In 2020, community became one of the hottest “buzzwords” in the tech sector. Communities began popping up left and right as companies needed new and different ways to reach their customers. When the world went into lockdown, companies’ traditional methods of interacting with clients (lunches, sporting events, etc.) were no longer an option. Companies needed to evolve to a spot where remote work took a front seat, and in-person meetings took a back seat.
Long story, short: Company priorities have shifted. They no longer focus purely on their audience and what generic content they are providing, but also how they are interacting with their audience. Many are making this transition to providing communities that bring in new prospects and support current customers.
Having a community is much more than just a business need to keep up with the times. It’s become harder to have meaningful conversations with the people we interact with daily, which is where communities comes into play.
Building an audience, building a community
Many organizations think they already have a community but, in reality, they have a strong audience. When you consider the definition of an audience, marketers often think of a group of people that consume their content. For communities, it’s not just about people consuming content, but how people digest it, how they share it, and how they build relationships through it.
At its essence, building an audience is about providing content for a specific group of people. There’s no further step needed. Building a community, on the other hand, is about bringing people together over a specific need or topic and creating the emotional and relational ties to each other through healthy conversation.
When you build an audience, you create a strategic content calendar. You make plans for how to nurture and grow your audience. You evaluate your plans and readjust so you stay topical. Communities require that and much more. You can’t just hope your audience interacts with each other. You have to create a posting calendar to keep discussions alive. You have to create programs for members who will be your front line, who are excited and want to see the community grow.
Community strategy is about spending time doing activities that don’t scale. It’s about individual relationships. Those relationships are what turn your audience into a community. Spend time with your audience and turn them into members through communication and relationships. It’s much more than just a group of people – oftentimes it’s about a feeling, not a specific action.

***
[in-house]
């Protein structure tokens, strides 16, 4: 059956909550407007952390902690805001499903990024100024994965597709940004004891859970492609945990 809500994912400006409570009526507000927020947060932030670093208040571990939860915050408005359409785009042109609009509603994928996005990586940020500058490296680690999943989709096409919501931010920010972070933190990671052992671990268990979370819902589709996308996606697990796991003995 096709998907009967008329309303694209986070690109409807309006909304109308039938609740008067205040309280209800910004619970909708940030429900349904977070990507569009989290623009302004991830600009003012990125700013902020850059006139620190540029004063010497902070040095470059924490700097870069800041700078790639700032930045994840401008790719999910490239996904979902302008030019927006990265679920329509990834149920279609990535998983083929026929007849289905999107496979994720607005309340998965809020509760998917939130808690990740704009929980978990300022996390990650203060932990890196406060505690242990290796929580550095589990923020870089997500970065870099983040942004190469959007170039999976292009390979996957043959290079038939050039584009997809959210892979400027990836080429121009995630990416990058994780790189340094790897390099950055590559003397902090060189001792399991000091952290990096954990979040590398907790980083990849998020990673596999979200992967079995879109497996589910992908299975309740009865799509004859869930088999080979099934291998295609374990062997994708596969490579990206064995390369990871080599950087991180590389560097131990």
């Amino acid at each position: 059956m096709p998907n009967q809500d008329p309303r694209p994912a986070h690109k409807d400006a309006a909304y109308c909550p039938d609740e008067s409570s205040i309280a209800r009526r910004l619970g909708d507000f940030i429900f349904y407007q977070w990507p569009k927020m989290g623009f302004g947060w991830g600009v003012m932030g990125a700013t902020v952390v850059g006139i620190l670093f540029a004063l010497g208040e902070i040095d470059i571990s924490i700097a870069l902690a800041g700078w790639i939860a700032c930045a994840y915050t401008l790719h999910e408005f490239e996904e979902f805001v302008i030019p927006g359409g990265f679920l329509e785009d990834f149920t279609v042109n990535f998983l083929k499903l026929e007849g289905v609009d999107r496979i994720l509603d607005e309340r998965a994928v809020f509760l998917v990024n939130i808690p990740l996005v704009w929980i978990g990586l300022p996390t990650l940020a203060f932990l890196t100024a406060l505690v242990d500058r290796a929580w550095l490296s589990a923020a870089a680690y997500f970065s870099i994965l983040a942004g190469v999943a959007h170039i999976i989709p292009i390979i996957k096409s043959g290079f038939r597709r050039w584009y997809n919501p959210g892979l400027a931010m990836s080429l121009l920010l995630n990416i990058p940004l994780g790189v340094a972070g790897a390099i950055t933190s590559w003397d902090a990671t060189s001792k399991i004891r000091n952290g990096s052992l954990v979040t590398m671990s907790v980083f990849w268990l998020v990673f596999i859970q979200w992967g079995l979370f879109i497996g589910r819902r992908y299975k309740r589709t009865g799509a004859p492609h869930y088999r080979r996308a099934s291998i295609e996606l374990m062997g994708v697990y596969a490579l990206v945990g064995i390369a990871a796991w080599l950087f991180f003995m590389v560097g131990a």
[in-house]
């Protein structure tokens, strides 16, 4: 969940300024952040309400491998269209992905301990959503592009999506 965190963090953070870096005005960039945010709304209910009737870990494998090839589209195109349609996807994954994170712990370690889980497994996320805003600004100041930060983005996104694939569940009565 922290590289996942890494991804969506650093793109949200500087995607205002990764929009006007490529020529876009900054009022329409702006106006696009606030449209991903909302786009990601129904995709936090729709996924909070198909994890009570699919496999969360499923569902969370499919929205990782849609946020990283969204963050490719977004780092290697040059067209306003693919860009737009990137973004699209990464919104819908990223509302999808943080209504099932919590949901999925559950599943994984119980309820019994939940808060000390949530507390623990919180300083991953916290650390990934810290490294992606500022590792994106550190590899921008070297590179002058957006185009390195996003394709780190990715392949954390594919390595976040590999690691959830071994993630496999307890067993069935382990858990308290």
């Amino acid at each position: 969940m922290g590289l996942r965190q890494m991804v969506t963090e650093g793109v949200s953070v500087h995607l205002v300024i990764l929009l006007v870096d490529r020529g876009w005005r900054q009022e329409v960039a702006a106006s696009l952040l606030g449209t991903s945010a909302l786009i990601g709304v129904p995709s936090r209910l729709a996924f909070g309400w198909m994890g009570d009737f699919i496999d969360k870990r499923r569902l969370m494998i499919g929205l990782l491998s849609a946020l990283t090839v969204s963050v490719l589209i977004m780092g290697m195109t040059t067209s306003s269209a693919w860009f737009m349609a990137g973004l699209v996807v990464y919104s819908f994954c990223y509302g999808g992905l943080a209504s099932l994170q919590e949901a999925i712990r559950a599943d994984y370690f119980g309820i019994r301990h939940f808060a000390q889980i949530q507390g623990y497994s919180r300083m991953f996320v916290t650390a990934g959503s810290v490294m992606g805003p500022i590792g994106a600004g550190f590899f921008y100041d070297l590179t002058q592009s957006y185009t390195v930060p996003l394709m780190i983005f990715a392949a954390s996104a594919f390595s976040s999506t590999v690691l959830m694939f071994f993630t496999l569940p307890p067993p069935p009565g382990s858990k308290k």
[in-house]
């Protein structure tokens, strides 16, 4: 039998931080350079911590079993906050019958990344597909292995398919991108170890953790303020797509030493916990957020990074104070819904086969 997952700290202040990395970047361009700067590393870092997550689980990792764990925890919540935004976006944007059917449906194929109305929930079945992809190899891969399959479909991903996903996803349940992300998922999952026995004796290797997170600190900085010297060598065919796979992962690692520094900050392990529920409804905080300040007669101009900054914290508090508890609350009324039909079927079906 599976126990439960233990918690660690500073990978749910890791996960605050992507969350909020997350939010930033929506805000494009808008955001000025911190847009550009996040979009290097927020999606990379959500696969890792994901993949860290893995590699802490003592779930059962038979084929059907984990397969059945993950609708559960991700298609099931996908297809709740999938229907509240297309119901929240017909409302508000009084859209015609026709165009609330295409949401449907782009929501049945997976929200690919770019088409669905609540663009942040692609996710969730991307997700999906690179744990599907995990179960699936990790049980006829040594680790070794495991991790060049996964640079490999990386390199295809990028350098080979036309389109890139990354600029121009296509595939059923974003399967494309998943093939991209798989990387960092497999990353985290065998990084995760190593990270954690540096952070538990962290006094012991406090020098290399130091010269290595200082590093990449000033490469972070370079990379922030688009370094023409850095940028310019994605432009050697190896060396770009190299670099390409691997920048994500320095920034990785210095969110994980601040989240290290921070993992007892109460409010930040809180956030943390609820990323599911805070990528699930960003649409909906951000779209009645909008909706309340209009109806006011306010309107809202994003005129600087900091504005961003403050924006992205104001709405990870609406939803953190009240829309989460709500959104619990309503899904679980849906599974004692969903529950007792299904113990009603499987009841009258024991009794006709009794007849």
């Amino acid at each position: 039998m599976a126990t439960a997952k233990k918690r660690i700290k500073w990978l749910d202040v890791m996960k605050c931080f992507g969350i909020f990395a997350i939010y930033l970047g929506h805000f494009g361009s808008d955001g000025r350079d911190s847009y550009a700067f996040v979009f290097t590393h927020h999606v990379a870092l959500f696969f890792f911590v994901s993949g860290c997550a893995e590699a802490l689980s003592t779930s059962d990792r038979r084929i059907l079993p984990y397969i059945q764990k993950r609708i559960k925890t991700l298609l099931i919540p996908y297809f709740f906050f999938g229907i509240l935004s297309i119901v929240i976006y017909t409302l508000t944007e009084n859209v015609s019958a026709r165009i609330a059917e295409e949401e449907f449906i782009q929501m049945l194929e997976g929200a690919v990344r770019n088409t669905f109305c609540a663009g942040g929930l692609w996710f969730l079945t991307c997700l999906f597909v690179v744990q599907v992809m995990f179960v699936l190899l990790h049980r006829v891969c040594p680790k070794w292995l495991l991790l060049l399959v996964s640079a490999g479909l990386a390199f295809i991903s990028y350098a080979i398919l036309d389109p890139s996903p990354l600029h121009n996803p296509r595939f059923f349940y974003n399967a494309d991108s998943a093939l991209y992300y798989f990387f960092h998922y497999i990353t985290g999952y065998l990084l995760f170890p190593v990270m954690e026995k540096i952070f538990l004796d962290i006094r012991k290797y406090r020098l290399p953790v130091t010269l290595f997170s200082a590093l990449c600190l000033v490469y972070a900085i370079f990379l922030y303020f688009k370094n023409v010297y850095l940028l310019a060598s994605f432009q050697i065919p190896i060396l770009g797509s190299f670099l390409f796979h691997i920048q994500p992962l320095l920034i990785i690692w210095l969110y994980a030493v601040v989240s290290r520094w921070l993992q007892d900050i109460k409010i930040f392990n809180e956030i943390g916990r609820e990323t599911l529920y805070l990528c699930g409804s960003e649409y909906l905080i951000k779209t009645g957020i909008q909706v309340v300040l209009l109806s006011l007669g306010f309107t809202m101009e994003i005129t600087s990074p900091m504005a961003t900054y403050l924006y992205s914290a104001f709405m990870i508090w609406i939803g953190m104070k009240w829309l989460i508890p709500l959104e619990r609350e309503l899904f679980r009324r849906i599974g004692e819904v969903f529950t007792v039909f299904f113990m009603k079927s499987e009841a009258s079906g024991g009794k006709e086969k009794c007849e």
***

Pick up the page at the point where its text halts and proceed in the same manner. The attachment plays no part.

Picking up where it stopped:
Building long-term customers
When community members take time to get involved in discussions, they remember what’s being discussed and build a bond to it. Their engagement with each other and your service (or product), create consistent business that you can count on.
Creating happy customers
Communities that are customer-success driven mean customers know they always have a way to reach you when they need you most. They won’t have to wait after submitting a support ticket. Instead, they can ask a question in your community, and not get just one response, but many they can implement immediately. These customers will be life-long advocates of your products and service, because they are able to access help and advice on how to use it anytime and anywhere.
Just remember: Each interaction your members have with your community is an extension of you. If you post an idea, will members read it and respond, or read it and move on?
What community can do for your company
Although building a community can be expensive and time-consuming, there are many reasons companies build them. For many communities, the main objective is to provide support for their customers. They focus on keeping ticket numbers lower because they have community discussions which solve many of their problems.
For others, they are focused on achieving greater customer success. They enable customers with tips, tricks and “how to” workshops so users better understand how to use their specific services and generate more success from them. Customer-success focused communities look toward active users, new members and net promoter scores as their success measurements.
When it comes down to it, a community solves a lot of business needs. But it’s not easy. It takes time, effort, patience, executive buy-in and lots of support. Your community will help your company, yes, but how is your company going to help your community?